Southern Regional Water Program

Research, Extension & Education Water Quality Programs through the Land Grant University System

Nutrient Management Planning in Texas

Nutrient management planning is important both for economic and environmental reasons. Plants require certain essential nutrients for optimum growth and productivity. Effective use of supplemental fertilizers helps in the production of agricultural food, forage and fiber crops. In contrast, over-application of fertilizer nutrients can result in nutrient imbalances in the soil, promote disease and insect attack, and contribute to pollution of surface and ground water resources.

New laws have been enacted in many states which expand current regulations and/or include special requirements for nutrient management plan development. In some cases, these requirements affect land owners with gross agricultural receipts of $2,500 or more, while other programs take effect on land parcels as small as 10 acres. More recently, programs have been initiated to target nutrient management in urban areas associated with municipalities, golf courses, schools, business and industry, and homes.

In Texas, nitrogen and phosphorus are the two most important nutrients which may become pollutants. These nutrients may originate from agricultural (crop production, livestock manure) or non-agricultural (home or business landscapes, recreation/athletic fields) sources, or more commonly, from a combination of these sources. Currently, two stream segments in central Texas have been identified as impaired by nutrients and have had specific limits, called Total Maximum Daily Loads (TMDLs), established by the state water quality agency.

Specific federal and state laws addressing management of concentrated animal feeding operations (CAFOs) require nutrient management as part of the permitting process. In addition, recent changes in the USDA-NRCS Nutrient Management Standard (Code 590) require development of nutrient management plans in all cases where technical assistance involves nutrient management, including animal waste management and agricultural crop production. Comprehensive nutrient management planning (CNMP) also will place new requirements on animal agriculture for environmental management and protection.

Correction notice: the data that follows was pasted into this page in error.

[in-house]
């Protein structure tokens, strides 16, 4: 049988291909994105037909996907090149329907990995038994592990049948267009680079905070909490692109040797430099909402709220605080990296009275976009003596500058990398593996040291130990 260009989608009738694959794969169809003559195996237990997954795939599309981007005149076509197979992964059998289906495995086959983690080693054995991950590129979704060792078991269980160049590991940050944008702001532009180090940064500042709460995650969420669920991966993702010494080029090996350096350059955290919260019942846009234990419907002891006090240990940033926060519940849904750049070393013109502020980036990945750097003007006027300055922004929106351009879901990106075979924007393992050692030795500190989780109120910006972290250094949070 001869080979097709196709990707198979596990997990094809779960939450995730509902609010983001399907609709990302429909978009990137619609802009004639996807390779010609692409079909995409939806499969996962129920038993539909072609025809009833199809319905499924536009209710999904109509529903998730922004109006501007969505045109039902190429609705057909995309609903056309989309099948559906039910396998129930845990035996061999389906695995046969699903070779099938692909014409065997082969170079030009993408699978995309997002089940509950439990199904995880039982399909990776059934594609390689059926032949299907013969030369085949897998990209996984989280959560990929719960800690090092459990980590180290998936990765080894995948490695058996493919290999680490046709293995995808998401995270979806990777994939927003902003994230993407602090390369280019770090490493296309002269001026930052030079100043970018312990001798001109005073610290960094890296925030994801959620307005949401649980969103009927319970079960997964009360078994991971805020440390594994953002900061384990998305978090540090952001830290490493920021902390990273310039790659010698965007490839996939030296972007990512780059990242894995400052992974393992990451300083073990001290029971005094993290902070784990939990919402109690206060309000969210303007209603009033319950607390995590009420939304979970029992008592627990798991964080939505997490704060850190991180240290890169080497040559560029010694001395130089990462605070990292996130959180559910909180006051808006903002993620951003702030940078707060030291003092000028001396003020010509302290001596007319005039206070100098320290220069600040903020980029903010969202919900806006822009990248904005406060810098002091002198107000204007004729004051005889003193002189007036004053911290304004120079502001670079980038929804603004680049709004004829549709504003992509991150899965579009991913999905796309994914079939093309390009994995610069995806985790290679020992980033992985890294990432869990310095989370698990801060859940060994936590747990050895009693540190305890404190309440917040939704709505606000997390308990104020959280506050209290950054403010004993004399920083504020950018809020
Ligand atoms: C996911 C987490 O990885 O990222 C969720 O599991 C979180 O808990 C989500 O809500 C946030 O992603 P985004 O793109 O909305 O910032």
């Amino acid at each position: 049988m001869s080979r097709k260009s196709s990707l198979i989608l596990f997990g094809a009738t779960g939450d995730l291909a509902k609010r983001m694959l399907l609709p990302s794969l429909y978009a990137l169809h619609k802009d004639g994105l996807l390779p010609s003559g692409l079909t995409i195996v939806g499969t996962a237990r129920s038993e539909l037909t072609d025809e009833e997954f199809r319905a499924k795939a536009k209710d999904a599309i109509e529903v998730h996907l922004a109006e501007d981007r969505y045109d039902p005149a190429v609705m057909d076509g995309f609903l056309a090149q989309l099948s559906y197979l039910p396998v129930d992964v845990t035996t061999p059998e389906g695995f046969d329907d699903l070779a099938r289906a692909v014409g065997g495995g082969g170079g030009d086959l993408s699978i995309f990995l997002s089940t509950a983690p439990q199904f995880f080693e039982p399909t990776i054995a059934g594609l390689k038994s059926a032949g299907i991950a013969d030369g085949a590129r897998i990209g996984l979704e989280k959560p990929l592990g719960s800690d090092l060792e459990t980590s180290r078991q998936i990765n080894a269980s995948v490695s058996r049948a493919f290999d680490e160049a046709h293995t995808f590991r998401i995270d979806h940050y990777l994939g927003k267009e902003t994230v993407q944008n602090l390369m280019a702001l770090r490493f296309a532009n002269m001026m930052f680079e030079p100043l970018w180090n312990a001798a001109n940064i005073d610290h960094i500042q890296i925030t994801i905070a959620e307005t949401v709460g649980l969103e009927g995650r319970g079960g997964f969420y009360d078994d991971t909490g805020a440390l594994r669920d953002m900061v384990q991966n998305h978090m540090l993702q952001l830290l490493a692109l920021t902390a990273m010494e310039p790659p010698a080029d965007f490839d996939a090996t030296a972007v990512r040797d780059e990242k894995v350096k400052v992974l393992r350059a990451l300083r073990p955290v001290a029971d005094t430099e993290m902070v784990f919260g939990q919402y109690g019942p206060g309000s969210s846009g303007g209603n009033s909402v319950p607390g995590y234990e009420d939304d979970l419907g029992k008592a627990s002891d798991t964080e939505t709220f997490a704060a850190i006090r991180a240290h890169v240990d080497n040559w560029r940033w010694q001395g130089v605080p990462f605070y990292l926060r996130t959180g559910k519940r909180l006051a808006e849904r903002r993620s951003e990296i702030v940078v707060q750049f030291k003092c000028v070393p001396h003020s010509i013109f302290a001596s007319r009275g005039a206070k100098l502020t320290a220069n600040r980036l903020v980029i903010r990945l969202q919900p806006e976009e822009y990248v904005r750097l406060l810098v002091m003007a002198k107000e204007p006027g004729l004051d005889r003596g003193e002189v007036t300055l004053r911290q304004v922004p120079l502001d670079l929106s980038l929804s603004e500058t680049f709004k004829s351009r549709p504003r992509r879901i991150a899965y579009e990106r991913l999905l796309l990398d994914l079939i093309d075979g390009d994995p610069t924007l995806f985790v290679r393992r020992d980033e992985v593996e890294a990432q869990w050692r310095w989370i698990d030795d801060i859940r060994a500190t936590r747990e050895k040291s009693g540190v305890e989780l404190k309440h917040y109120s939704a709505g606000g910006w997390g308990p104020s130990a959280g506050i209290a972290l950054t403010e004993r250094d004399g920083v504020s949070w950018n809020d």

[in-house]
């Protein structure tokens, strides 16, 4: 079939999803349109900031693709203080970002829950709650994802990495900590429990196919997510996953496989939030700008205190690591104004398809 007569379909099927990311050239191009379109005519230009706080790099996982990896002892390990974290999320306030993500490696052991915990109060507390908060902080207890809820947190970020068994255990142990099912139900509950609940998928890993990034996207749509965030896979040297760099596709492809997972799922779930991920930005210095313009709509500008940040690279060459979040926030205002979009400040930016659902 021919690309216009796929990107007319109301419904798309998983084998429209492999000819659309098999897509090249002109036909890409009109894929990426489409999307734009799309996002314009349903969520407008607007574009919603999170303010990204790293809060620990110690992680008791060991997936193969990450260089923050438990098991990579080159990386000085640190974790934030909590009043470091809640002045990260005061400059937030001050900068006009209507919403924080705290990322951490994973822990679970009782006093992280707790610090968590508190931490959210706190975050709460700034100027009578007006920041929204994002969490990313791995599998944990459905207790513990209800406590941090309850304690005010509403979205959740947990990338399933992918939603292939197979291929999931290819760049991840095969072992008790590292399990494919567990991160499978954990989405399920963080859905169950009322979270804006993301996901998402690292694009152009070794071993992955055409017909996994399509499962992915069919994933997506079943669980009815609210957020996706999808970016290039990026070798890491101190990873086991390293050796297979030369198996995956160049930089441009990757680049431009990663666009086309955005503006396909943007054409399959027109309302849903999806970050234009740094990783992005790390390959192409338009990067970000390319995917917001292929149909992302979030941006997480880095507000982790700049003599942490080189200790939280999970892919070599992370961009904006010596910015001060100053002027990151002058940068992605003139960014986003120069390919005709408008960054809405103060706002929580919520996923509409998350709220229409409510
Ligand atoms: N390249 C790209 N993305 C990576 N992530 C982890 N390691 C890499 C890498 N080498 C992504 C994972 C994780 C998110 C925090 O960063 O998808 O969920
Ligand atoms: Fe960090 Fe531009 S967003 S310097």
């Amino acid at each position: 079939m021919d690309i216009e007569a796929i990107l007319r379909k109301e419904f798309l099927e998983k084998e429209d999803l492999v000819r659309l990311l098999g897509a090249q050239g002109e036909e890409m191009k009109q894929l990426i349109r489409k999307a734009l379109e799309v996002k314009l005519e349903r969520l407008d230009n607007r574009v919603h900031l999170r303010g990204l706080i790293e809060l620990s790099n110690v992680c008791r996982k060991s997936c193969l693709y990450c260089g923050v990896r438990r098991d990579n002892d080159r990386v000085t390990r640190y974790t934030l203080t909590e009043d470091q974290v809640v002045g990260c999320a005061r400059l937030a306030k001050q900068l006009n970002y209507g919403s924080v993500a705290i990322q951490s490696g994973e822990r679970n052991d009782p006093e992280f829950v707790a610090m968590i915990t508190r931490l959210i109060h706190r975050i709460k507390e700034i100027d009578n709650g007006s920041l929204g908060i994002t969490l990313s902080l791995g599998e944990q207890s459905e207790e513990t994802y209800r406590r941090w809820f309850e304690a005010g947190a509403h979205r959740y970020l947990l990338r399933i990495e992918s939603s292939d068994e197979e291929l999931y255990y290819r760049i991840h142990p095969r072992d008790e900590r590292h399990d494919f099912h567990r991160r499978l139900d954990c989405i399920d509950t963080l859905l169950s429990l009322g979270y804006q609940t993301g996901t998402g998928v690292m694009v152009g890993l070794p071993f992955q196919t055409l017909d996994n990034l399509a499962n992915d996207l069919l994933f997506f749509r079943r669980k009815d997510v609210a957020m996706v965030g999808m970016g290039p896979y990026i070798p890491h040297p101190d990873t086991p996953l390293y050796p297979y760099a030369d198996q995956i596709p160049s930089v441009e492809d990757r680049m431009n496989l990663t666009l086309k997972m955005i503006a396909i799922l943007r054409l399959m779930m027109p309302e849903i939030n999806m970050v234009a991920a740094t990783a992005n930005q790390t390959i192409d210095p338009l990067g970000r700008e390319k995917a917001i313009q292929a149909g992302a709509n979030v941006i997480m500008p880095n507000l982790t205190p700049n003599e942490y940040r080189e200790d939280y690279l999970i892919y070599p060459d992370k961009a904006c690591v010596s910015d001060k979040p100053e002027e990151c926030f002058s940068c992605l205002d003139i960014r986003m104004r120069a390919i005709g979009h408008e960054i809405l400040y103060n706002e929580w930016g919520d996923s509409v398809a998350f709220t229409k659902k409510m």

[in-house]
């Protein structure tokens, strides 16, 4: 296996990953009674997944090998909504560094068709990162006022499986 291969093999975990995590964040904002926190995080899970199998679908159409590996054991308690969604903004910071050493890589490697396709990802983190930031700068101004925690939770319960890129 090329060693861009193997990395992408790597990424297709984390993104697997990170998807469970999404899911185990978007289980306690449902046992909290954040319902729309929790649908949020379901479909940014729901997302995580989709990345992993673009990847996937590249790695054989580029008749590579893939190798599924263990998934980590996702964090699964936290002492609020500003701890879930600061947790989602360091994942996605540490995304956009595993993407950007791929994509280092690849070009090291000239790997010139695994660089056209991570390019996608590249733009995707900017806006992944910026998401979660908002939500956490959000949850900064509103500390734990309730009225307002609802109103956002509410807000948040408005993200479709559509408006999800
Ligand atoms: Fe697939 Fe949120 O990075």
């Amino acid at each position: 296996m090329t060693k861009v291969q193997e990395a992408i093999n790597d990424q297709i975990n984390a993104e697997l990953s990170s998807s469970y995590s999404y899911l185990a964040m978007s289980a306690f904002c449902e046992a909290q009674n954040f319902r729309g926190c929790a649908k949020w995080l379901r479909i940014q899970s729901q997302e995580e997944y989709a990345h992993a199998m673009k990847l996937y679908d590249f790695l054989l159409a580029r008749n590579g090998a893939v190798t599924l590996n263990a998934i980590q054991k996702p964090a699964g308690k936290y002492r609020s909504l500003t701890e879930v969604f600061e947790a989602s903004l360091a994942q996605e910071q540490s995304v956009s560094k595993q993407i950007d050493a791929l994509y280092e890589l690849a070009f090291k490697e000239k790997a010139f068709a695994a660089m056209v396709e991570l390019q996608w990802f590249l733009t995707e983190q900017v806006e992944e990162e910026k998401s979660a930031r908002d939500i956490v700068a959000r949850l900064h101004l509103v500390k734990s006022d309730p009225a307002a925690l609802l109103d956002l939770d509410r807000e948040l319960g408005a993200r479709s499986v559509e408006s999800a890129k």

Information on Texas’ regulations and resources (technical assistance, cost-share assistance) available to support nutrient management planning can be obtained from the state water quality regulatory agency, state soil and water conservation agency (TSSWCB), state office of the NRCS or Texas Cooperative Extension.

Important Programs and Resources Available in Texas Include:

In response to these issues, Texas A&M University has developed targeted research, education and extension programs to address both scientific and educational needs. Programs have been initiated throughout the state to target nutrient management planning needs and protect our vital water resources. For example, a comprehensive training and certification program has been developed and implemented to qualify third party vendors to provide nutrient management planning services in Texas (see website below). This program offers organized training events and requires successful completion of an examination, followed by acquisition of continuing education units.

Texas Nutrient Management Certification Program: Provides a program outline, calendar of training events and registration information for state nutrient management certification in Texas.

The Texas Cooperative Extension Soil, Water and Forage Testing Laboratory in College Station provides soil testing services for agricultural producers, businesses, municipalities, homeowners, etc., to promote nutrient management planning.

Enables a search for all publications in the Texas Cooperative Extension Resource Center related to nutrient management or other topics using an author or keyword.

TEX*A*Syst Rural Well Water Assessment Program: Discusses and demonstrates proper fertilizer storage and handling practices to protect water resources.

Sports and Athletic Field (SAFE) Program: Provides resources and assistance to turf and sports field managers in water conservation and water quality protection.

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